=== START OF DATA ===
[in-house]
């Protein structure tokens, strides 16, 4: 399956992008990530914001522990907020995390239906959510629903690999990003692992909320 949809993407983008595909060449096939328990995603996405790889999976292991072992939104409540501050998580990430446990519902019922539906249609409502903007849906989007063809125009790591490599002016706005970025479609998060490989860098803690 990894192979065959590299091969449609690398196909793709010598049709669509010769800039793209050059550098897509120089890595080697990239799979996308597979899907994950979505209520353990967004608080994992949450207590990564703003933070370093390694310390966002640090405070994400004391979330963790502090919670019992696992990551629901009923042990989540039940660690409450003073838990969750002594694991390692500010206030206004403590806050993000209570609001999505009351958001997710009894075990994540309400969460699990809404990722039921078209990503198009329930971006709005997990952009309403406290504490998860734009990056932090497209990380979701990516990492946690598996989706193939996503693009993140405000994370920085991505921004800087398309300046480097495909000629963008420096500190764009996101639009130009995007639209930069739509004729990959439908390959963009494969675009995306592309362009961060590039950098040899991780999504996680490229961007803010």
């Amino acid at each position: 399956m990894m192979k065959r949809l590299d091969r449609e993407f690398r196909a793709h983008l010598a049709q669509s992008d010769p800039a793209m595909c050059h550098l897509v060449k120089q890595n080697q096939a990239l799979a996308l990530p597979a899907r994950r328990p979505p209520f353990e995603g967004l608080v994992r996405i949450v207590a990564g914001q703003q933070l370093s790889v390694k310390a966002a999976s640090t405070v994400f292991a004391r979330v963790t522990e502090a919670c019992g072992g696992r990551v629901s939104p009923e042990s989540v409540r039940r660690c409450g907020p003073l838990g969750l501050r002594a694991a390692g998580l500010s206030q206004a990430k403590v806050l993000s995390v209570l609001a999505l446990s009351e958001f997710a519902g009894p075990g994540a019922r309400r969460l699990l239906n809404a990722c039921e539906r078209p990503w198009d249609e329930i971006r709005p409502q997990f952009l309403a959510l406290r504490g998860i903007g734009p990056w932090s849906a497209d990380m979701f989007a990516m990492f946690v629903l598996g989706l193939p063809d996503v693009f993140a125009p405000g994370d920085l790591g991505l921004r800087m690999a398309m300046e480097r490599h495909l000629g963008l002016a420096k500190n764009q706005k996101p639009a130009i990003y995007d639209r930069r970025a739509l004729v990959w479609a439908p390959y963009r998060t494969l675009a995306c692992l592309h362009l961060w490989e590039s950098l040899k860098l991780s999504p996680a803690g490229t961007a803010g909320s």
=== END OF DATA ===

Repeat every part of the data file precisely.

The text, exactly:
[in-house]
């Protein structure tokens, strides 16, 4: 399956992008990530914001522990907020995390239906959510629903690999990003692992909320 949809993407983008595909060449096939328990995603996405790889999976292991072992939104409540501050998580990430446990519902019922539906249609409502903007849906989007063809125009790591490599002016706005970025479609998060490989860098803690 990894192979065959590299091969449609690398196909793709010598049709669509010769800039793209050059550098897509120089890595080697990239799979996308597979899907994950979505209520353990967004608080994992949450207590990564703003933070370093390694310390966002640090405070994400004391979330963790502090919670019992696992990551629901009923042990989540039940660690409450003073838990969750002594694991390692500010206030206004403590806050993000209570609001999505009351958001997710009894075990994540309400969460699990809404990722039921078209990503198009329930971006709005997990952009309403406290504490998860734009990056932090497209990380979701990516990492946690598996989706193939996503693009993140405000994370920085991505921004800087398309300046480097495909000629963008420096500190764009996101639009130009995007639209930069739509004729990959439908390959963009494969675009995306592309362009961060590039950098040899991780999504996680490229961007803010």
């Amino acid at each position: 399956m990894m192979k065959r949809l590299d091969r449609e993407f690398r196909a793709h983008l010598a049709q669509s992008d010769p800039a793209m595909c050059h550098l897509v060449k120089q890595n080697q096939a990239l799979a996308l990530p597979a899907r994950r328990p979505p209520f353990e995603g967004l608080v994992r996405i949450v207590a990564g914001q703003q933070l370093s790889v390694k310390a966002a999976s640090t405070v994400f292991a004391r979330v963790t522990e502090a919670c019992g072992g696992r990551v629901s939104p009923e042990s989540v409540r039940r660690c409450g907020p003073l838990g969750l501050r002594a694991a390692g998580l500010s206030q206004a990430k403590v806050l993000s995390v209570l609001a999505l446990s009351e958001f997710a519902g009894p075990g994540a019922r309400r969460l699990l239906n809404a990722c039921e539906r078209p990503w198009d249609e329930i971006r709005p409502q997990f952009l309403a959510l406290r504490g998860i903007g734009p990056w932090s849906a497209d990380m979701f989007a990516m990492f946690v629903l598996g989706l193939p063809d996503v693009f993140a125009p405000g994370d920085l790591g991505l921004r800087m690999a398309m300046e480097r490599h495909l000629g963008l002016a420096k500190n764009q706005k996101p639009a130009i990003y995007d639209r930069r970025a739509l004729v990959w479609a439908p390959y963009r998060t494969l675009a995306c692992l592309h362009l961060w490989e590039s950098l040899k860098l991780s999504p996680a803690g490229t961007a803010g909320s």